3. If running a VM with quick snapshots (unlike OpenStack): Shutdown the VM. Then take a snapshot of the VM to enable easy rollback. Restart the VM.
  4. Install the freeipa client:

[root@lvinipacl010 ~]# ipa-client-install –domain hlsdev.local \

–server lvinfripa100.hlsdev.local –realm HLSDEV.LOCAL \

–mkhomedir –hostname=$(hostname) –unattended –no-ntp –force \

-p admin –password=”[2s]”| tee ipa-client-install.log


Note in the above that you must put in the username / password for binding to the freeipa server. Update the command accordingly.

The system then installs freeipa client and should respond with a number of successful messages:

Hostname: lvinipacl010.hlsdev.local


DNS Domain: hlsdev.local

IPA Server: lvinfripa100.hlsdev.local

BaseDN: dc=hlsdev,dc=local

Synchronizing time with KDC…

Unable to sync time with IPA NTP server, assuming the time is in sync. Please check that 123 UDP port is opened.

Successfully retrieved CA cert

   Subject:     CN=Certificate Authority,O=HLSDEV.LOCAL

   Issuer:     CN=Certificate Authority,O=HLSDEV.LOCAL

   Valid From: Wed Nov 19 18:13:47 2014 UTC

   Valid Until: Sun Nov 19 18:13:47 2034 UTC

Enrolled in IPA realm HLSDEV.LOCAL

Created /etc/ipa/default.conf

New SSSD config will be created

Configured sudoers in /etc/nsswitch.conf

Configured /etc/sssd/sssd.conf

Configured /etc/krb5.conf for IPA realm HLSDEV.LOCAL

trying https://lvinfripa100.hlsdev.local/ipa/xml

Forwarding ‘env’ to server u’https://lvinfripa100.hlsdev.local/ipa/xml’

Adding SSH public key from /etc/ssh/

Adding SSH public key from /etc/ssh/

Adding SSH public key from /etc/ssh/

Forwarding ‘host_mod’ to server u’https://lvinfripa100.hlsdev.local/ipa/xml’

Could not update DNS SSHFP records.

SSSD enabled

Configuring hlsdev.local as NIS domain

Configured /etc/openldap/ldap.conf

Configured /etc/ssh/ssh_config

Configured /etc/ssh/sshd_config

Client configuration complete.


  1. In our test, we had one additional change required in anticipation of cross-domain trusts:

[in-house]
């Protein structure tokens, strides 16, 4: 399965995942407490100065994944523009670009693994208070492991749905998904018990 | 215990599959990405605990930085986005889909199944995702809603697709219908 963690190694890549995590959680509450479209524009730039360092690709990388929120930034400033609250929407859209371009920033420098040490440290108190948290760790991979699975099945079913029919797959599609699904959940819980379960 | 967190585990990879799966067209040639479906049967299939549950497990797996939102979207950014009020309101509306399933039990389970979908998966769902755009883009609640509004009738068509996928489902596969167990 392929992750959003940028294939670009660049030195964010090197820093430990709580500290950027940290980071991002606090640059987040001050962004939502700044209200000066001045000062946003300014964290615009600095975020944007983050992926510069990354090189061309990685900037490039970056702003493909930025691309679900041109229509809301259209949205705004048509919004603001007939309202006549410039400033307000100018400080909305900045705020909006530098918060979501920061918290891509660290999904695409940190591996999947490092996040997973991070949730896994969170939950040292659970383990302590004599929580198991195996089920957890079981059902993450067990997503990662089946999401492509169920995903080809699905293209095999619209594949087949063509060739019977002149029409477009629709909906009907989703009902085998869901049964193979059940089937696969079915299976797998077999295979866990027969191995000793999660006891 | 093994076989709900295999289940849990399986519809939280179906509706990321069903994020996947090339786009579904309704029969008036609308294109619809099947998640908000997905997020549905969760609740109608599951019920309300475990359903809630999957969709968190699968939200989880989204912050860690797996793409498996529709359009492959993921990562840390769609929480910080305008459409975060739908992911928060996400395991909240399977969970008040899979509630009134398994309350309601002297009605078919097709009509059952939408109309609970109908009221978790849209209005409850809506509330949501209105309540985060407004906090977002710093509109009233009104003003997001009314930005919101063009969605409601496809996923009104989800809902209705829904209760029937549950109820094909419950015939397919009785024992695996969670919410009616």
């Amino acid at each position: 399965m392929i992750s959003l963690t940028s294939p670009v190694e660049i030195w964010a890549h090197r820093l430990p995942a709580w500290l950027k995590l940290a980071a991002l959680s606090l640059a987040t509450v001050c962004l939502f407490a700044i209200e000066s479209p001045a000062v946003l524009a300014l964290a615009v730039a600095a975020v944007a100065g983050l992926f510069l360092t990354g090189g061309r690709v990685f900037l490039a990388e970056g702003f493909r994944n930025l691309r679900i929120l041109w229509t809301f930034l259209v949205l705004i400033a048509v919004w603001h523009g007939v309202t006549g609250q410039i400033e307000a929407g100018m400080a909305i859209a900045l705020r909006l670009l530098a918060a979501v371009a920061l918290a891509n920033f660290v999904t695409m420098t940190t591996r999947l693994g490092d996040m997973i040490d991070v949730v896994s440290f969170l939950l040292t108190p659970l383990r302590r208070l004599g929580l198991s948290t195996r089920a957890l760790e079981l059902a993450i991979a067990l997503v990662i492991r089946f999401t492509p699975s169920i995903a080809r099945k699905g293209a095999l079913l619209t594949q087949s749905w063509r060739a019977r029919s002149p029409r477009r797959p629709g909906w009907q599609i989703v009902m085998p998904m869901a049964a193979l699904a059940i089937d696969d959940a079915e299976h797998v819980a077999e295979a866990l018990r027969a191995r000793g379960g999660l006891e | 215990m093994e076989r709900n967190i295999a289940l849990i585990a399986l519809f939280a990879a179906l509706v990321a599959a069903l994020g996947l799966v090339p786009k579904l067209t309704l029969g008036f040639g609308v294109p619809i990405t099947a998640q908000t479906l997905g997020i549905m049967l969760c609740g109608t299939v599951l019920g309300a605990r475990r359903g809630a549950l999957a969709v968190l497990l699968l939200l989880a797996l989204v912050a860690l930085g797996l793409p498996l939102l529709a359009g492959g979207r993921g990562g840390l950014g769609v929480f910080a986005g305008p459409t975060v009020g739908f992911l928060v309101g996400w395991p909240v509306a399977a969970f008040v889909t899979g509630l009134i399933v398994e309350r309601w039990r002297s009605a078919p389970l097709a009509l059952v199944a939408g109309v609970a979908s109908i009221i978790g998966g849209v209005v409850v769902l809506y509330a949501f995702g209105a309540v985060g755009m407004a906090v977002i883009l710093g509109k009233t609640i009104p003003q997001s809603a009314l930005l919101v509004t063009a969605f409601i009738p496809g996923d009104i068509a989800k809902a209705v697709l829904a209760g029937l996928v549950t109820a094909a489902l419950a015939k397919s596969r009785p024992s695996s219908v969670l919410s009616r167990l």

dns_lookup_kdc = true


Initially, this value was set to “false” which will break things later on. So change it now.

With that, you can now login to the freeipa server from the client and check the status of the install.


1.4     Sudo Setup

Sudo was complex to get working, it appears that there is a bug between freeipa client and freeipa server in getting sudo rules when working in straight sssd mode.

1.4.1  Setup Commands / Hosts / Users

Sudo works by taking applying requested commands to hosts and users and finding a match. For a command to be valid, it needs to be unambiguously resolved for a requesting user. Let’s setup some common commands:

ipa sudocmd-add –desc “For reading log files” /usr/bin/less

ipa sudocmd-add –desc “For editing files” /bin/vi


We won’t apply individual commands to users or hosts…that won’t scale. So we’ll apply commands to sudo “Command Groups”. These can be separated by function (e.g. Apache for httpd access) and also we need to keep in mind that different commands have meaning only on particular Linux flavors (e.g. “service” command isn’t on Ubuntu) or different paths (e.g. “/usr/bin/vim” doesn’t exist on CentOS). For our basic commands we’ll just say they are RHEL-based, so we’ll create a Command Group to apply them to: